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ARS Home » Plains Area » Fargo, North Dakota » Edward T. Schafer Agricultural Research Center » Cereal Crops Research » Research » Publications at this Location » Publication #369695

Research Project: Enhancement of Hard Spring Wheat, Durum, and Oat Quality

Location: Cereal Crops Research

Title: A Green Approach for Pea Starch Modification

Author
item VATANSEVER, SERAP - NORTH DAKOTA STATE UNIVERSITY
item WHITNEY, KRISTIN - NORTH DAKOTA STATE UNIVERSITY
item Ohm, Jae-Bom
item SIMSEK, SENAY - NORTH DAKOTA STATE UNIVERSITY
item HALL, CLIFFORD - SOUTH DAKOTA STATE UNIVERSITY

Submitted to: Meeting Abstract
Publication Type: Abstract Only
Publication Acceptance Date: 1/31/2020
Publication Date: N/A
Citation: N/A

Interpretive Summary: .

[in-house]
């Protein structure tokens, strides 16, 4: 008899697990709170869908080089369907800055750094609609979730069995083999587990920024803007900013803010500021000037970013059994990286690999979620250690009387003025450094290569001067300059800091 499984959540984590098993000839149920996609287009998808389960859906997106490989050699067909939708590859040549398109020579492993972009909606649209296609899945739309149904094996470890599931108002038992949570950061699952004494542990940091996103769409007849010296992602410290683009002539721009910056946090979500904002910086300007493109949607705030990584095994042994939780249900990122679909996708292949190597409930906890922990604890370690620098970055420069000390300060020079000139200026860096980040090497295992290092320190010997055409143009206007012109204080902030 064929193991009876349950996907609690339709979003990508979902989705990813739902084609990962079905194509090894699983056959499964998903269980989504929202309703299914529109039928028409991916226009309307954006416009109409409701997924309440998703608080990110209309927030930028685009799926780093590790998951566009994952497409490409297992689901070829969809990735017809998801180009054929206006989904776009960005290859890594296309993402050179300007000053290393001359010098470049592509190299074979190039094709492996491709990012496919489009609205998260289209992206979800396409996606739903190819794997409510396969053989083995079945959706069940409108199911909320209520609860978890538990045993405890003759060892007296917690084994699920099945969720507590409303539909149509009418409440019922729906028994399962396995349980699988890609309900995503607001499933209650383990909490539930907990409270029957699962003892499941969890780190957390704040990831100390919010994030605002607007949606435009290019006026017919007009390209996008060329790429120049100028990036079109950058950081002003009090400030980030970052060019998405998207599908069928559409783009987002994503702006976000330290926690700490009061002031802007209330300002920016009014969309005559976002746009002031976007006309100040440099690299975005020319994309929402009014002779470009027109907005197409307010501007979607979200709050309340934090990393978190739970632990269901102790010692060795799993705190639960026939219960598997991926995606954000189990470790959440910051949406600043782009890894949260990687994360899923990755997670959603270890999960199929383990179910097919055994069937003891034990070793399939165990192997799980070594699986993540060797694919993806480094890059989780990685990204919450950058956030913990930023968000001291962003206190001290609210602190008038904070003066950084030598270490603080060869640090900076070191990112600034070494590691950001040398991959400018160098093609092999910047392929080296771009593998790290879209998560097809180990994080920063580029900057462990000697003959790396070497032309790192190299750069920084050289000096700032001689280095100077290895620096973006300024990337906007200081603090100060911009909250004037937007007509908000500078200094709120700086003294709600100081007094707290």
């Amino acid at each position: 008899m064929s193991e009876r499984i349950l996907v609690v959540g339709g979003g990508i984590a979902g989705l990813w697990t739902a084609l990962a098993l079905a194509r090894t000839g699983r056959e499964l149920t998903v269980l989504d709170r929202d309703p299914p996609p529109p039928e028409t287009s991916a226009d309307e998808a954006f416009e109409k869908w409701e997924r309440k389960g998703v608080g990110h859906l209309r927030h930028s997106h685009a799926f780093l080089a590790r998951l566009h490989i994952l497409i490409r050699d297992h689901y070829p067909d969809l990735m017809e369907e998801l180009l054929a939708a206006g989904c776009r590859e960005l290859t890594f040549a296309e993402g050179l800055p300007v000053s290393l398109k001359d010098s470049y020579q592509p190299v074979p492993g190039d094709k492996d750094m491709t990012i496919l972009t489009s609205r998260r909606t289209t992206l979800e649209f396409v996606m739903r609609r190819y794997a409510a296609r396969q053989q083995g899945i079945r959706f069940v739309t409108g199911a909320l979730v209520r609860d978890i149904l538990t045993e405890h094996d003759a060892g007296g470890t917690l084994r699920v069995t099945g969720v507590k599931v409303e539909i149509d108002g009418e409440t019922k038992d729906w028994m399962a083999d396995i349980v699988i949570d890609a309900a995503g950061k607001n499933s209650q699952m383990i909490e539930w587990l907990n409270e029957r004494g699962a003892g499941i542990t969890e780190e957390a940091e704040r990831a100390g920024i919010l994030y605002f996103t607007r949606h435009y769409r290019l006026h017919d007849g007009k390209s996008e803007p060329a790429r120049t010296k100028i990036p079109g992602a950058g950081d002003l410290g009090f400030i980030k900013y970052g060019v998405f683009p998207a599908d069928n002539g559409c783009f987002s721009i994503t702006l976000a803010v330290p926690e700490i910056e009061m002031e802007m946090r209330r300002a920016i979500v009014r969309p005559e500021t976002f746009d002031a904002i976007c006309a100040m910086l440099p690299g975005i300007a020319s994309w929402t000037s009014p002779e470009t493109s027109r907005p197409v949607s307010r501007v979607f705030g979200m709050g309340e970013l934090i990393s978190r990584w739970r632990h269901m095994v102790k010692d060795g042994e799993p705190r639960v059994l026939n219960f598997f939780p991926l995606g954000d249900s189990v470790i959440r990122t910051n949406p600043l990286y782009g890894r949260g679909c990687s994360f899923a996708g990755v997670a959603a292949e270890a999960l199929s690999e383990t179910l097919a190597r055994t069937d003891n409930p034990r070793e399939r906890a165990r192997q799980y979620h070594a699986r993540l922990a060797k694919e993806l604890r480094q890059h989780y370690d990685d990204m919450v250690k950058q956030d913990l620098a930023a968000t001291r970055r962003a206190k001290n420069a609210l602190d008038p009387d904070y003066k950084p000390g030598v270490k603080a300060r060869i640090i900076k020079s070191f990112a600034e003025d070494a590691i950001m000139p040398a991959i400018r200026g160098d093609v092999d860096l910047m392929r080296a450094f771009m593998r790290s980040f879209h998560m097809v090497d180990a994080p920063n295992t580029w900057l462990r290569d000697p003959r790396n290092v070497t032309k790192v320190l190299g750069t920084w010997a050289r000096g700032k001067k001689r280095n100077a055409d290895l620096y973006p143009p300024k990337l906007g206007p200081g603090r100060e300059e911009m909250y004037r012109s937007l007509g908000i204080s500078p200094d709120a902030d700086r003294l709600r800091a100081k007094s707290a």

Technical Abstract: Dry pea (Pisum sativum L.) is a prominent driver of plant-based food and gluten-free markets due to its nutrient profile, such as high lysine, fiber, resistant starch, and folate contents. However, strong pea flavor restricts pea ingredient utilization in the food industry. The goal of this study was to investigate the impacts of supercritical fluid extraction (SFE), as a deodorization tool, on morphological, thermal, structural, and pasting properties of pea starch isolated from deodorized pea flour. The proximate profile and pasting properties of native pea starch (NPS) and deodorized pea starch (DPS) were determined using approved official methods. Total starch, damaged starch, and in vitro starch digestibility analyses through enzyme-based methodologies, thermal properties using differential scanning calorimetry (DSC), amylose and amylopectin ratio using high performance size exclusion chromatography (HPSEC), structural characteristics using Fourier transform infrared (FTIR) spectroscopy and X-ray diffraction (XRD), and morphological structure using a scanning electron microscope (SEM) of pea starches were investigated. DPS had significantly (p < 0.05) higher protein (14.3%), moisture (8.4%), and starch damage (0.87%), but had lower total starch (79.8%) than NPS. Among pasting properties, final viscosity (333 cP) and setback value (87 cP) of DPS were significantly lower than NPS. Enthalpy value (7.16 j/g) of DPS was significantly lower that of NPS (14.06 j/g). All starch fractions of DPS determined by in vitro starch digestion were significantly higher than those of NPS. Amylose and amylopectin contents of NPS and DPS were determined as 27.7 and 27.2%, and 72.3 and 72.8 %, respectively. The FTIR spectra of NPS showed two different peaks at 1518 cm–1, due to the amide II band for protein, and 1635 cm–1, which shifted from 1642 cm–1 in NPS and corresponds to the bound water in NPS. XRD pattern and SEM imaging differences between NPS and DPS were minimal. The SFE extraction profoundly influenced the starch proximate composition and modified some of thermal, pasting, and structural characteristics. These outcomes illustrate that the SFE might be a green and novel technology for starch modification.